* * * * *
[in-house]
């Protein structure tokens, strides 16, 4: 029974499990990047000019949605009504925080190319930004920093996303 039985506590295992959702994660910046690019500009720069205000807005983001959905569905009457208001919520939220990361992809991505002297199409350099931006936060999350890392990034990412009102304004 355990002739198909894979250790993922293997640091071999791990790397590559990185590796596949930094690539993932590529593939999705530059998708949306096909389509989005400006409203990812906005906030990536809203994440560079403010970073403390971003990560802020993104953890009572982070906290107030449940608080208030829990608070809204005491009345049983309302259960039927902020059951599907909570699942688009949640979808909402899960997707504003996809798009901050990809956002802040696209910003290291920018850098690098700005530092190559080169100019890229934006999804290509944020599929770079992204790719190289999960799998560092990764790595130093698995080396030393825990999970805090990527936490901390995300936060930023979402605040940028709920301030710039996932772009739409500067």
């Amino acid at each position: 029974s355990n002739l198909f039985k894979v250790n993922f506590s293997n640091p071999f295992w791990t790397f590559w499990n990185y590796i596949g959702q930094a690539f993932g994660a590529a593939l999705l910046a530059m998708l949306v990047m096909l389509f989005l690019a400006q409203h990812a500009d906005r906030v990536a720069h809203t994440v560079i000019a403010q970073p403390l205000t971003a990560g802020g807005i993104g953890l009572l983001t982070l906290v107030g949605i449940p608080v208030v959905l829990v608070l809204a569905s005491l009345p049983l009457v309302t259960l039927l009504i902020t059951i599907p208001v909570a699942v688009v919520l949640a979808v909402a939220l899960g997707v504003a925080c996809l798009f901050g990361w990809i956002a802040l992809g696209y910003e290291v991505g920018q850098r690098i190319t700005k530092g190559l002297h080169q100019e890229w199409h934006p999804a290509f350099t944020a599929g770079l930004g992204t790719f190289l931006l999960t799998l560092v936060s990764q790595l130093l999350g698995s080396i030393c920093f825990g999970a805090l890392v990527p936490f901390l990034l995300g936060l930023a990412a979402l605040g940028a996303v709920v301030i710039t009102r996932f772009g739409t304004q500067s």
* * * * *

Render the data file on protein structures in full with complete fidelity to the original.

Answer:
[in-house]
């Protein structure tokens, strides 16, 4: 029974499990990047000019949605009504925080190319930004920093996303 039985506590295992959702994660910046690019500009720069205000807005983001959905569905009457208001919520939220990361992809991505002297199409350099931006936060999350890392990034990412009102304004 355990002739198909894979250790993922293997640091071999791990790397590559990185590796596949930094690539993932590529593939999705530059998708949306096909389509989005400006409203990812906005906030990536809203994440560079403010970073403390971003990560802020993104953890009572982070906290107030449940608080208030829990608070809204005491009345049983309302259960039927902020059951599907909570699942688009949640979808909402899960997707504003996809798009901050990809956002802040696209910003290291920018850098690098700005530092190559080169100019890229934006999804290509944020599929770079992204790719190289999960799998560092990764790595130093698995080396030393825990999970805090990527936490901390995300936060930023979402605040940028709920301030710039996932772009739409500067």
């Amino acid at each position: 029974s355990n002739l198909f039985k894979v250790n993922f506590s293997n640091p071999f295992w791990t790397f590559w499990n990185y590796i596949g959702q930094a690539f993932g994660a590529a593939l999705l910046a530059m998708l949306v990047m096909l389509f989005l690019a400006q409203h990812a500009d906005r906030v990536a720069h809203t994440v560079i000019a403010q970073p403390l205000t971003a990560g802020g807005i993104g953890l009572l983001t982070l906290v107030g949605i449940p608080v208030v959905l829990v608070l809204a569905s005491l009345p049983l009457v309302t259960l039927l009504i902020t059951i599907p208001v909570a699942v688009v919520l949640a979808v909402a939220l899960g997707v504003a925080c996809l798009f901050g990361w990809i956002a802040l992809g696209y910003e290291v991505g920018q850098r690098i190319t700005k530092g190559l002297h080169q100019e890229w199409h934006p999804a290509f350099t944020a599929g770079l930004g992204t790719f190289l931006l999960t799998l560092v936060s990764q790595l130093l999350g698995s080396i030393c920093f825990g999970a805090l890392v990527p936490f901390l990034l995300g936060l930023a990412a979402l605040g940028a996303v709920v301030i710039t009102r996932f772009g739409t304004q500067s």